Things worsened after my parents divorced. Most of you, especially you poker-playing degenerates who surely must have come from crack houses, flophouses and, even worse, Democrat houses (so sayeth the poker-banning legislators who now have their sad faces pressed against the political glass), have probably divided up Christmas. It's not bad, but it just ain't the same when the house you grew up in belongs to someone else, your mother lives in a strange city you've never heard of, a good half-hour from the old neighborhood, and your Dad has another family.
    All those Christmas traditions, if you had any, kind of fly out the window like Rudolph at that point, and you're left with claymation Christmas specials, a Life Savers box Dad insists on giving you every year (despite the fact that you're over 30) and a few old friends you get to see once a year.
    So Christmas was all about the presents, even as I got older.
    Then, this year, well, I don't know.
    I found myself thinking more about seeing an old friend I hadn't seen in five years because he lived in St. Louis and finally moved back to Kansas City. I looked forward to the chance to return to Lawrence, Kan., my college town, to see a Kansas Jayhawks basketball game (and pray at one of the altars I have in my life, an altar that most Kansas graduates worship, I'm afraid). I wanted a cheesy crab from Planet Sub and my mom's enchaladias and my Dad's Greek Christmas dinner (courtsey of his new Greek family) and some mouth-watering Kansas City Barbecue, which comes straight from heaven, and if it doesn't I don't want to be there).
    Finally, I looked forward to Jayden getting to see his grandparents.
    I envy my friends who have their parents close, and not just for the free babysitting. There's a real joy in watching your parents with a little one. I honestly have to remind myself, when I start to go over how to change Jayden's diaper just so, that, um, they've done this before. It's really fun to get a sneak peek to see how you were raised. Because I don't remember much of that. At least the first few years.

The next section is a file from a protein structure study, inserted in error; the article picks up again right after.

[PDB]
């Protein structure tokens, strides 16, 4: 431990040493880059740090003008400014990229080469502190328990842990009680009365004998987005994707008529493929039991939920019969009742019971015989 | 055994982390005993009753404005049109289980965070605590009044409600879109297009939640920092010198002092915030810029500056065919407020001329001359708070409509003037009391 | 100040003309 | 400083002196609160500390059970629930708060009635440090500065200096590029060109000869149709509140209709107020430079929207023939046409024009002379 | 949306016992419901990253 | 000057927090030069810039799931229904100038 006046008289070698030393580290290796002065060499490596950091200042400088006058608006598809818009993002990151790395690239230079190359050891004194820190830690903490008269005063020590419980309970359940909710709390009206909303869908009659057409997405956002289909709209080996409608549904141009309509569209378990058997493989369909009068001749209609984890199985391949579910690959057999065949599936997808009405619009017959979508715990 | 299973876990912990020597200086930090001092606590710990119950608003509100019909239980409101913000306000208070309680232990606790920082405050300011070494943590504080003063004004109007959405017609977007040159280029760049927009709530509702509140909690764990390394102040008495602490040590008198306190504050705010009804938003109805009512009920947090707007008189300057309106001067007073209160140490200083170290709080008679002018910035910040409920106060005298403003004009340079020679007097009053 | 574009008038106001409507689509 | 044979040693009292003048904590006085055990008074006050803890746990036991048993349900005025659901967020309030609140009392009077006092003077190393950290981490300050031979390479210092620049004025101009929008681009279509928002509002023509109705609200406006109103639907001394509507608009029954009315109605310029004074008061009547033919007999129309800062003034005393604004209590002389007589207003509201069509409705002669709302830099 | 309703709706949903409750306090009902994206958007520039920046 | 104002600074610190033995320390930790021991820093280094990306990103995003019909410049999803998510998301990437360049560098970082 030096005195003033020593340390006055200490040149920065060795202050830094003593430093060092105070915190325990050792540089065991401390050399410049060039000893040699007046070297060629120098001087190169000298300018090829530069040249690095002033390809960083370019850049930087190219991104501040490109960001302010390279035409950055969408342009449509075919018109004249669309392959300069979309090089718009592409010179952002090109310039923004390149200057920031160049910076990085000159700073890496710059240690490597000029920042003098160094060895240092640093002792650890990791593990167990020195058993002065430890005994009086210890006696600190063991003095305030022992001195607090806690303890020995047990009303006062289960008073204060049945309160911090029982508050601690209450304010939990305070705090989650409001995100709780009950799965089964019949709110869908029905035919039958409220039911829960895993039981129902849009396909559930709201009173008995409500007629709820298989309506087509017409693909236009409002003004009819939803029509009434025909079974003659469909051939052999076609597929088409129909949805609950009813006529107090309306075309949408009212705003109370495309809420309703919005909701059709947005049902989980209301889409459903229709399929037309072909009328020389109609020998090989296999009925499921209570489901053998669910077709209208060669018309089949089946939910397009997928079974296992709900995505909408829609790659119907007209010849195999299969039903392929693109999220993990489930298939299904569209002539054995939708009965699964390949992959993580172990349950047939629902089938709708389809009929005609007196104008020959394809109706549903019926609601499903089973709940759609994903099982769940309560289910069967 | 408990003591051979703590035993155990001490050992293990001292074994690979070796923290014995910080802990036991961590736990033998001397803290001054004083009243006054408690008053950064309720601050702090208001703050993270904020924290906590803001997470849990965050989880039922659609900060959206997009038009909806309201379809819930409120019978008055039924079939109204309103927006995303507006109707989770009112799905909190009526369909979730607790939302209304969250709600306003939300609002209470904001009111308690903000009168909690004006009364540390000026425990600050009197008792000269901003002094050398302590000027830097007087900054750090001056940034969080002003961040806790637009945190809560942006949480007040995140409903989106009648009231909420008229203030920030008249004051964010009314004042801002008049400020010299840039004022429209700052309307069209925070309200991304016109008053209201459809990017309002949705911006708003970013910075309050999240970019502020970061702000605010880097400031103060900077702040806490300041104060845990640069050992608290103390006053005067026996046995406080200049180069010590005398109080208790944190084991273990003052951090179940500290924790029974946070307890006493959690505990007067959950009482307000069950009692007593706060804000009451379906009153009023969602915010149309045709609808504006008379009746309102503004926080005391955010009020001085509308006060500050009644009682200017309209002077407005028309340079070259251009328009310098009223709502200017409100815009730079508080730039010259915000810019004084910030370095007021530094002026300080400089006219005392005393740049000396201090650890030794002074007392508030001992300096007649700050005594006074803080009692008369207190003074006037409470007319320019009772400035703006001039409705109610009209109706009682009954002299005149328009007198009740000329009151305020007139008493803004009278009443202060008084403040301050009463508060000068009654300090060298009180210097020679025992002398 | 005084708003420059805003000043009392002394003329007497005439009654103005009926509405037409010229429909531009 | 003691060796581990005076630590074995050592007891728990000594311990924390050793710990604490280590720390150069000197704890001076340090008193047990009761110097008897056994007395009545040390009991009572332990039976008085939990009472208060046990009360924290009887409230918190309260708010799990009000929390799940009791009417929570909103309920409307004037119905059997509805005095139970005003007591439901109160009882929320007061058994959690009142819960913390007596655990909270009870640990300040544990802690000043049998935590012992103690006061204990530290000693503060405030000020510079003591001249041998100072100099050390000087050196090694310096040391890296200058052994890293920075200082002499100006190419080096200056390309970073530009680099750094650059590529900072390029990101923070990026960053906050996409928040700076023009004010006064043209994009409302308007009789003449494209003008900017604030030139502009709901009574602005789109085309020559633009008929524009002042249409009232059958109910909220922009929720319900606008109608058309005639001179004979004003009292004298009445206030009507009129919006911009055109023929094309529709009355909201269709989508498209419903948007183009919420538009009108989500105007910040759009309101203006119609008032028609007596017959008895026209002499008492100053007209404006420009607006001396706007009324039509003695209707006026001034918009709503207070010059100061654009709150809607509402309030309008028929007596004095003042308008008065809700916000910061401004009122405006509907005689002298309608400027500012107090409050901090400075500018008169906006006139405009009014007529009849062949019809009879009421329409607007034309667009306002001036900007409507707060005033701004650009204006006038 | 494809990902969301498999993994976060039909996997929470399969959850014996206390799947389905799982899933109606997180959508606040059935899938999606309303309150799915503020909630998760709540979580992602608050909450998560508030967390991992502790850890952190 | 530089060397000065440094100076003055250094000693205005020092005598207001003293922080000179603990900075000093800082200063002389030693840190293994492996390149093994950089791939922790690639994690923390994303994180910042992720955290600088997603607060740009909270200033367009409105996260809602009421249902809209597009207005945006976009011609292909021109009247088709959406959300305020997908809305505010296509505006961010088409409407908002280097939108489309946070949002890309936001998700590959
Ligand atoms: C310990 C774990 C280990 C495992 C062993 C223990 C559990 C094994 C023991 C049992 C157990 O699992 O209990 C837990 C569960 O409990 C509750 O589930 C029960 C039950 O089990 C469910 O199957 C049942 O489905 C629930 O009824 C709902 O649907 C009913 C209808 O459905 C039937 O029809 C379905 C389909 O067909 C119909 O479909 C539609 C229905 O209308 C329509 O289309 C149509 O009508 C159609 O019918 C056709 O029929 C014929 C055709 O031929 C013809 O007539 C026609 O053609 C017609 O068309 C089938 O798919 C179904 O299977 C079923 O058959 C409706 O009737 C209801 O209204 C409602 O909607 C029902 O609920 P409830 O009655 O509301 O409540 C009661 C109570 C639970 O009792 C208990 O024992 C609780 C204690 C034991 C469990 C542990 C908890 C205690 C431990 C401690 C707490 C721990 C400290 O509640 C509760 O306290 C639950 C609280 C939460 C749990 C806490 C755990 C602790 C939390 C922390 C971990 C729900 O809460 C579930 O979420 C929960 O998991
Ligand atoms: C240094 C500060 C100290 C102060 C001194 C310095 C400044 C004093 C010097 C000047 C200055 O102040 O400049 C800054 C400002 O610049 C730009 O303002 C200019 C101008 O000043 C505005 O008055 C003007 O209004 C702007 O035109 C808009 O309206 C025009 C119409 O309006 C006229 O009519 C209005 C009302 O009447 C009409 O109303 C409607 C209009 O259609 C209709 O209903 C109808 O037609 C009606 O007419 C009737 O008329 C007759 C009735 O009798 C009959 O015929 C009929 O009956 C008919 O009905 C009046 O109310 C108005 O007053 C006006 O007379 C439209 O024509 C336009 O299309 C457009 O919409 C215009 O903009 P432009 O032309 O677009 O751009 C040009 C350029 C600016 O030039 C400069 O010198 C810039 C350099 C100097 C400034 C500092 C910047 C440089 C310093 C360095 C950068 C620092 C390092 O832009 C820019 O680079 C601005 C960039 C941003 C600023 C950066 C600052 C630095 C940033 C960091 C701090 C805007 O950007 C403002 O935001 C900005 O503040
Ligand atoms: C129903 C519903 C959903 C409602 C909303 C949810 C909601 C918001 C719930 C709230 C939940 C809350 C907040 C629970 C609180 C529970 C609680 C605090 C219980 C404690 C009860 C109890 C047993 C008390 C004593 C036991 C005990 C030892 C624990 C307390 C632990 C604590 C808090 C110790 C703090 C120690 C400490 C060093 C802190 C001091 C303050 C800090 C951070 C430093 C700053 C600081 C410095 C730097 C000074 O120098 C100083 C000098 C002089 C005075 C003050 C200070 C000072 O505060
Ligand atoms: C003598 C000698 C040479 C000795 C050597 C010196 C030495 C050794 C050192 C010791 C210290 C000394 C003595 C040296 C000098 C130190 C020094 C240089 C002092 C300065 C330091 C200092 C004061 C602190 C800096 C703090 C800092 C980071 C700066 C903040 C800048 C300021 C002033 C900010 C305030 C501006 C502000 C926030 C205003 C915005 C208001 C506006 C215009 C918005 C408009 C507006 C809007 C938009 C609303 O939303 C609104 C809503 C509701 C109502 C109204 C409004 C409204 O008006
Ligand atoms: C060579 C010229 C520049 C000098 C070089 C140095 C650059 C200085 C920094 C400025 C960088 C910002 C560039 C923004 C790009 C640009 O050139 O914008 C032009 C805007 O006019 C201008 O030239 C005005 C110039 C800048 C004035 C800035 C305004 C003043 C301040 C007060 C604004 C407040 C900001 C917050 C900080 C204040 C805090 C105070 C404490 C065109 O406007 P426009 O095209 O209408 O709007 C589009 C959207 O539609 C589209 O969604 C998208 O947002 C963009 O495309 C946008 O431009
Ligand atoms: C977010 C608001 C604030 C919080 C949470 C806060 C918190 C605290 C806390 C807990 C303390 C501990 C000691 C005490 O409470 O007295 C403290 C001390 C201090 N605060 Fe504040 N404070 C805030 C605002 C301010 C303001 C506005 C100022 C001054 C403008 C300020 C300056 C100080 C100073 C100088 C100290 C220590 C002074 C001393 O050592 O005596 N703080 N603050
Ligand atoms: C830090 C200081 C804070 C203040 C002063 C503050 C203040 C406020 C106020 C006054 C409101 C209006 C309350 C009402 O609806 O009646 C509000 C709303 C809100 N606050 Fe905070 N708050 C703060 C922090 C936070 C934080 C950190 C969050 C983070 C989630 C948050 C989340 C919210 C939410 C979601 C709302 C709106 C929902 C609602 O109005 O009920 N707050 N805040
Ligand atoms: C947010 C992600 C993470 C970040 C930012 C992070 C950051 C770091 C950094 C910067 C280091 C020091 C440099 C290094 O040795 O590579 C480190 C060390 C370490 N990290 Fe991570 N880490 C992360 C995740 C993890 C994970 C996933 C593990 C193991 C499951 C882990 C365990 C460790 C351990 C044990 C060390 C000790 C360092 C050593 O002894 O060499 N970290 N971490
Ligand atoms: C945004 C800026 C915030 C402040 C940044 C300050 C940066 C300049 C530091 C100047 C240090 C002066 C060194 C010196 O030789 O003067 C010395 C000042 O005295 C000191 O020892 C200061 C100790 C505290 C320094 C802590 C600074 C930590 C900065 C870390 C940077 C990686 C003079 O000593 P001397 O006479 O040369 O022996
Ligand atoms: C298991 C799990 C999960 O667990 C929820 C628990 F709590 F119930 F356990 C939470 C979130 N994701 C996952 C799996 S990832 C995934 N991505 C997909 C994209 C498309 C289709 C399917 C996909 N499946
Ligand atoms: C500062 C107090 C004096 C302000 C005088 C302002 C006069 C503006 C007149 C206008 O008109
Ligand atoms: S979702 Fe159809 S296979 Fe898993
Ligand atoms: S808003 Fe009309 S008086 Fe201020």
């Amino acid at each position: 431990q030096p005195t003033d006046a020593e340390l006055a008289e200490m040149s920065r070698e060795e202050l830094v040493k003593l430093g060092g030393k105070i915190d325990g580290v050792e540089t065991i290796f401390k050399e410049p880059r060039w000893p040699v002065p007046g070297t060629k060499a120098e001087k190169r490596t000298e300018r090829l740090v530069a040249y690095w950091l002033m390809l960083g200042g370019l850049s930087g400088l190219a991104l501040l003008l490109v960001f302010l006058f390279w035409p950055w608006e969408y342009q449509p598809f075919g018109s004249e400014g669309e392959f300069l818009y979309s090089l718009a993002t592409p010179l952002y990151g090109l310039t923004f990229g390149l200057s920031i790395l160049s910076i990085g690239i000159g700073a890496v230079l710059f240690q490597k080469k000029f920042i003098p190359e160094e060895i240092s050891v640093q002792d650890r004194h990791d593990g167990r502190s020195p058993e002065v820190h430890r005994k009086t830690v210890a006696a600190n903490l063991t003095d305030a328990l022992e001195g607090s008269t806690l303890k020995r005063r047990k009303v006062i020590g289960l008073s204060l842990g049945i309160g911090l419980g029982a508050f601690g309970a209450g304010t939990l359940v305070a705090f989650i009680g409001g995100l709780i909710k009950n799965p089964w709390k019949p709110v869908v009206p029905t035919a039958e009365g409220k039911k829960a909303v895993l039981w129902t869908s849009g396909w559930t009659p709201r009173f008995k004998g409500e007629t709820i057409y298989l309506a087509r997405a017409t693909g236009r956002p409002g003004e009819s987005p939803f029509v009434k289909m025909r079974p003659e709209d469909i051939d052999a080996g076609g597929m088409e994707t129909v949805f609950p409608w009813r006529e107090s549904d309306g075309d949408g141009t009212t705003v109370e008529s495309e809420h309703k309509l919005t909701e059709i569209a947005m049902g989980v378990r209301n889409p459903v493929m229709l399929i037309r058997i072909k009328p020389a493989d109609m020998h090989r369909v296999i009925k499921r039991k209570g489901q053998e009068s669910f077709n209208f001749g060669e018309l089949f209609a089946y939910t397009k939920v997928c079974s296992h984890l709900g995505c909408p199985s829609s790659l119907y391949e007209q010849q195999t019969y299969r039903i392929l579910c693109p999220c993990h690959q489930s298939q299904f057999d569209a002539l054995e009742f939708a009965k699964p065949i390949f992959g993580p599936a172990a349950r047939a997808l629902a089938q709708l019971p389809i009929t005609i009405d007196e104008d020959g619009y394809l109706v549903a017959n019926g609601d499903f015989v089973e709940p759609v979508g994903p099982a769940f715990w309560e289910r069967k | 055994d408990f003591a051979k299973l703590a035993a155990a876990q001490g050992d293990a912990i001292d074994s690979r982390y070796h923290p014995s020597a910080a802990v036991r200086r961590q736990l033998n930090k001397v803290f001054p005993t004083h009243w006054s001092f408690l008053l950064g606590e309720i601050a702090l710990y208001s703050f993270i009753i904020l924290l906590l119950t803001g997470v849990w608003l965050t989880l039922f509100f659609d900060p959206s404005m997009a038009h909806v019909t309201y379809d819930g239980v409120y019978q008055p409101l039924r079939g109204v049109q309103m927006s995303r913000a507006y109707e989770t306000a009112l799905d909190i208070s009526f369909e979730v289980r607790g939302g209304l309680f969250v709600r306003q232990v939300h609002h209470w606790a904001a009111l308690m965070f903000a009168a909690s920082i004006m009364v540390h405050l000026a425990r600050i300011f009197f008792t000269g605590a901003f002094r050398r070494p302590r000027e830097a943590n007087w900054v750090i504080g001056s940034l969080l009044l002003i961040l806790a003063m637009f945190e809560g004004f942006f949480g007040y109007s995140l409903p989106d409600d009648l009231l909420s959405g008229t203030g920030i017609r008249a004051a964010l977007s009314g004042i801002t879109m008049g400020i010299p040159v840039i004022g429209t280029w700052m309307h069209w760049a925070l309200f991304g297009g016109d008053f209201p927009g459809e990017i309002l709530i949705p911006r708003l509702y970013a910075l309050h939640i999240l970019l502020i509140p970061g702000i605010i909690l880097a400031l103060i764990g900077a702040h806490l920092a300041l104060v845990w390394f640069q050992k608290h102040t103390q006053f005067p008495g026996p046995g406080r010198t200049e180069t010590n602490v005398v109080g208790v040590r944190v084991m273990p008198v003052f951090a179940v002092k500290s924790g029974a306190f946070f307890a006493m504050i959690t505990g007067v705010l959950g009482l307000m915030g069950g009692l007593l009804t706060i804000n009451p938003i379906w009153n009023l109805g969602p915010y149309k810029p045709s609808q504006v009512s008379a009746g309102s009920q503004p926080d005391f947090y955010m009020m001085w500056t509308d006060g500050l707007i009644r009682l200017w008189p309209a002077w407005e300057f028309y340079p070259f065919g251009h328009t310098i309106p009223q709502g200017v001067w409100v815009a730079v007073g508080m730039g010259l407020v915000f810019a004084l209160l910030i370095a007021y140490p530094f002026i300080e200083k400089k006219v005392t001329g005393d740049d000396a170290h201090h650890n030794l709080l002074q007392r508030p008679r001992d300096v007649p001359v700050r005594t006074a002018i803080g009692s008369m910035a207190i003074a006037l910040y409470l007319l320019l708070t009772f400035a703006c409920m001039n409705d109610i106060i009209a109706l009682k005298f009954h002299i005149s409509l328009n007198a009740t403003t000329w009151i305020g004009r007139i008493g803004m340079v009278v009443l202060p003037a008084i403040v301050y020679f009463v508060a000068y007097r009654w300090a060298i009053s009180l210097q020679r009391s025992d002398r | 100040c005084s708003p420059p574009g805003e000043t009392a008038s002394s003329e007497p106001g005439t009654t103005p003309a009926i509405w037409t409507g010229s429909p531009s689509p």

Mom held Jayden's hand all the way to the car after we got off the plane. Dad took him out to swing, even digging out the baby swing in the back, just so he could laugh at the J-man's squeals of joy. Both of them watched, maybe with a little pride, while I made him laugh a Santa-like ho-ho-ho by nibbling on his ribs (mmmm, ribs...something tells me I'd better get to that barbecue).
    This is not some sap about the True Meaning of Christmas. I plan to hit a casino New Year's Eve, leave my wife with $40 (possibly $60) to blow on slots and play some poker. I'll eat way more than I should and work out not nearly enough. I've already dropped three f-bombs around Mom (oops). And I spent Christmas night late obsessing over my fantasy football team, which, incidentially, won me my third title in six years (and more importantly, $400, or 10Xs the buy-in).
    I'm happy with what I got this year, too. I got an Apple gift certificate (new external hard drive here I come, to hold home movie footage that I can edit with iMovie because now I'm the Oliver Stone of home movies), an REI gift certificate (always can use that), a very cool hoodie Kansas sweatshirt and lots of other goodies. Oh, and a Jayhawk clock from Kate.
    But that's not what I"ll remember. I'll remember the food, the fun and the good times with Jayden and Kate.
    I'll hope I'll remember this when I'm 50, so I can pass this lesson my kids need to learn a little earlier than I did.
    Christmas is not about the presents.
    Christmas is about being home.

    Friday, December 22, 2006

    The color of chaos

    Colorado is a beautiful state - it's why I live here, besides all the recreational opportunities - and after a big, huge, mongo-amazing snowstorm, you forget how pretty it all is.

    Until the sun comes out two days later.

    Here are a few photos to show you a glorious morning.

    (Then we'll get back to poker).

    A sea of snow at our recreation center:


    Another pretty sight?

    We've got a fun home game planned tonight with 10 people! Bring on the queso and the hard lemonade!!!

    Thursday, December 21, 2006

    The Snowstorm, Part II (and like most sequels, this was worst than the first)

    There's probably nothing worse than your alarm buzzing you awake, early in the morning, when you know you've got some hard work ahead of you.
    I put out my sweats and a few warm layers out last night, so I wouldn't crap out.
    And I knew exactly where the snow shovel was.
    I hit the driveway at 7:30 a.m. and started shoveling, telling myself to lift with the legs. First, though, we let Jayden out for a few minutes for his first major snowstorm.

    Yeah, it's cold:

    He actually loved it, however, and threw a fit when we brought him in, despite his cherry cheeks. That left me with three feet of snow to clear off the driveway and well out into the street. When the snowplows cleared our street, they left a Berlin Wall of snow blocking our driveway.
    Greeley got two feet of snow during the storm, and the strong winds shaped it into hard, crusty blocks of crystal, some of which towered eight feet or more: